The Starwood business would move away from the mall and relinquish ownership through an uncontested foreclosure or “deed in lieu of foreclosure”, a way to avoid a costly court battle that would likely lead to the same result. According to a report by loan manager Louis Joliet, “negotiations for a DIL [deed-in-lieu] or the stipulated lockdown is in progress, ”Trepp said in an email.
A Starwood spokesperson declined to comment. An executive at the servicer, Miami-based Rialto Capital Advisors, did not return a phone call.
Built in 1978, the Louis Joliet Mall covers 975,000 square feet and included four department stores until a few years ago. Carson’s closed in 2018 and Sears closed its store there in 2019, leaving only two today: a Macy’s and a JC Penney.
Although Starwood’s participation excludes the department store space, malls have historically relied heavily on department stores to attract shoppers to their other tenants. Much of this foot traffic has disappeared as department stores have closed by the hundreds. In a report released earlier this year, Green Street, a California-based research firm, predicted that more than half of department stores in malls in the United States will close by the end of 2021.
The growth of e-commerce has crushed department stores and many other mall retailers, a trend that accelerated during the coronavirus pandemic. Many malls and stores temporarily closed at the start of the pandemic and continue to struggle even though they have reopened.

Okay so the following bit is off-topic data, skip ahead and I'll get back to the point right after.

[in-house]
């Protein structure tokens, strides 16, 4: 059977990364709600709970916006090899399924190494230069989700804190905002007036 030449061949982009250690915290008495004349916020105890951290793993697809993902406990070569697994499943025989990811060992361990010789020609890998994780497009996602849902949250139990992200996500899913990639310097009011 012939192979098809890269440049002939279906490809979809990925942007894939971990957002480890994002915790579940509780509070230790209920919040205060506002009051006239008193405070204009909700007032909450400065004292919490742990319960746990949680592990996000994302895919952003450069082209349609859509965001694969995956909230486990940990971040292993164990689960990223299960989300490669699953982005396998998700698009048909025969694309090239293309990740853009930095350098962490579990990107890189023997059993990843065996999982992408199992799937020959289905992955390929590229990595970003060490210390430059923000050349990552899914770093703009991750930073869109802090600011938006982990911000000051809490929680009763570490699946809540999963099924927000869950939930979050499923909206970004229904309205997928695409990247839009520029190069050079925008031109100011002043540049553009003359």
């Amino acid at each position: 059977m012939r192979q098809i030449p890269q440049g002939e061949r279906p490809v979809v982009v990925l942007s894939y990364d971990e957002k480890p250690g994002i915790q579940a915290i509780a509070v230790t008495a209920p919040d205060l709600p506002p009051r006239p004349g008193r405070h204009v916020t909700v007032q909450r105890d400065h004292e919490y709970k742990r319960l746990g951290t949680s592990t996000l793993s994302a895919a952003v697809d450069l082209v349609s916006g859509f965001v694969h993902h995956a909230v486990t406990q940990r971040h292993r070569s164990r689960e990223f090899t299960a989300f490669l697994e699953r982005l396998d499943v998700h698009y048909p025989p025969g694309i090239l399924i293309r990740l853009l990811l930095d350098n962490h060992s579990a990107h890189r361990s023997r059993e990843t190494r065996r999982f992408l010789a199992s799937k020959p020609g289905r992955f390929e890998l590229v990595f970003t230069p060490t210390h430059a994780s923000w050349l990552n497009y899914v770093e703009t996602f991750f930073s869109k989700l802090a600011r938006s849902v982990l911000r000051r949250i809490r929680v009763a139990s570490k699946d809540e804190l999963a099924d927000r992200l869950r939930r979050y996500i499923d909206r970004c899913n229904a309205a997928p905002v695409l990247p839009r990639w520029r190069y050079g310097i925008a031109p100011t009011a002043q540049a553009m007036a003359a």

But some chains have gone out of business for good. Other tenants have stopped paying their rent to save money, leaving landlords strapped for cash to make their monthly mortgage payments. The owners of Gurnee Mills in Gurnee, the third largest shopping center in the region, and Yorktown Center in Lombard have also stopped repaying their loans after the virus spread in Chicago, suggesting that lenders could also take over those loans. properties.
Another large local mall, the North Riverside Park Mall in North Riverside, is already facing a foreclosure lawsuit after failing to pay off a $ 69 million mortgage that matured last October.
Foreclosures typically only transfer ownership of a property from the borrower to the lender, but the current wave of shopping malls defaults could leave some malls closed for good.
“Only the strong will survive,” said Steve Jellinek, vice president of CMBS research for DBRS Morningstar.
Miami Beach, Florida-based Starwood, led by billionaire financier Barry Sternlicht, acquired a 90 percent stake in the Louis Joliet mall in 2012 from Westfield Group, an Australian mall owner. Westfield, now part of a larger commercial real estate company, Paris-based Unibail-Rodamco-Westfield, retained a 10 percent stake in the property and guaranteed about half of the $ 85million mortgage. dollars on the mall, which means it could be held responsible for any deficiencies. if the property ends up worth less than the debt, Jellinek said.
It’s hard to say what the property is worth today. Mall values were already down before the pandemic, but there have been so few sales in the sector this year, leaving investors to guess how much further they have fallen since then.
The Joliet Mall was valued at $ 131.8 million in April 2012, when the Starwood-Westfield joint venture took out the $ 85 million loan, which was pooled with other mortgages and sold in as part of a commercial mortgage backed securities (CMBS) offering. Rialto manages the loan on behalf of the investors who hold the bonds secured by the loans.
The company made its last mortgage payment in March, according to Bloomberg data.